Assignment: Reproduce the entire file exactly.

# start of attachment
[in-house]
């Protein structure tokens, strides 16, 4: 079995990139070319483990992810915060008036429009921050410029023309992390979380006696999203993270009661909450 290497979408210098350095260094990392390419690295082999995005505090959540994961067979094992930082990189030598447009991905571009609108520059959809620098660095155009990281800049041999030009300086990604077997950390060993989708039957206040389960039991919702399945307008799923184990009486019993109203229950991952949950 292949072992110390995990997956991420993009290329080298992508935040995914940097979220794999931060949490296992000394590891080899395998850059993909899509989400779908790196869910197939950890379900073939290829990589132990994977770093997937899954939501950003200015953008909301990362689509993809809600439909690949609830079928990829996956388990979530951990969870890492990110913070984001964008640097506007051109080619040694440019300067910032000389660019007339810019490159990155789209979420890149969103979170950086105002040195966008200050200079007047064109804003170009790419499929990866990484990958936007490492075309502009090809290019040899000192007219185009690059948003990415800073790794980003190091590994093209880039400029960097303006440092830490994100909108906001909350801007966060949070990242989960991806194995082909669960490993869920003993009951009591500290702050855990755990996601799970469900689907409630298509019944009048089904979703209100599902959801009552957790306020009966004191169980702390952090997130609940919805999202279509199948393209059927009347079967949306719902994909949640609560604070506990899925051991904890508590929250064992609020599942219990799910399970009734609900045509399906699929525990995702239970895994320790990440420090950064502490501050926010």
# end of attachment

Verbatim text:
[in-house]
């Protein structure tokens, strides 16, 4: 079995990139070319483990992810915060008036429009921050410029023309992390979380006696999203993270009661909450 290497979408210098350095260094990392390419690295082999995005505090959540994961067979094992930082990189030598447009991905571009609108520059959809620098660095155009990281800049041999030009300086990604077997950390060993989708039957206040389960039991919702399945307008799923184990009486019993109203229950991952949950 292949072992110390995990997956991420993009290329080298992508935040995914940097979220794999931060949490296992000394590891080899395998850059993909899509989400779908790196869910197939950890379900073939290829990589132990994977770093997937899954939501950003200015953008909301990362689509993809809600439909690949609830079928990829996956388990979530951990969870890492990110913070984001964008640097506007051109080619040694440019300067910032000389660019007339810019490159990155789209979420890149969103979170950086105002040195966008200050200079007047064109804003170009790419499929990866990484990958936007490492075309502009090809290019040899000192007219185009690059948003990415800073790794980003190091590994093209880039400029960097303006440092830490994100909108906001909350801007966060949070990242989960991806194995082909669960490993869920003993009951009591500290702050855990755990996601799970469900689907409630298509019944009048089904979703209100599902959801009552957790306020009966004191169980702390952090997130609940919805999202279509199948393209059927009347079967949306719902994909949640609560604070506990899925051991904890508590929250064992609020599942219990799910399970009734609900045509399906699929525990995702239970895994320790990440420090950064502490501050926010």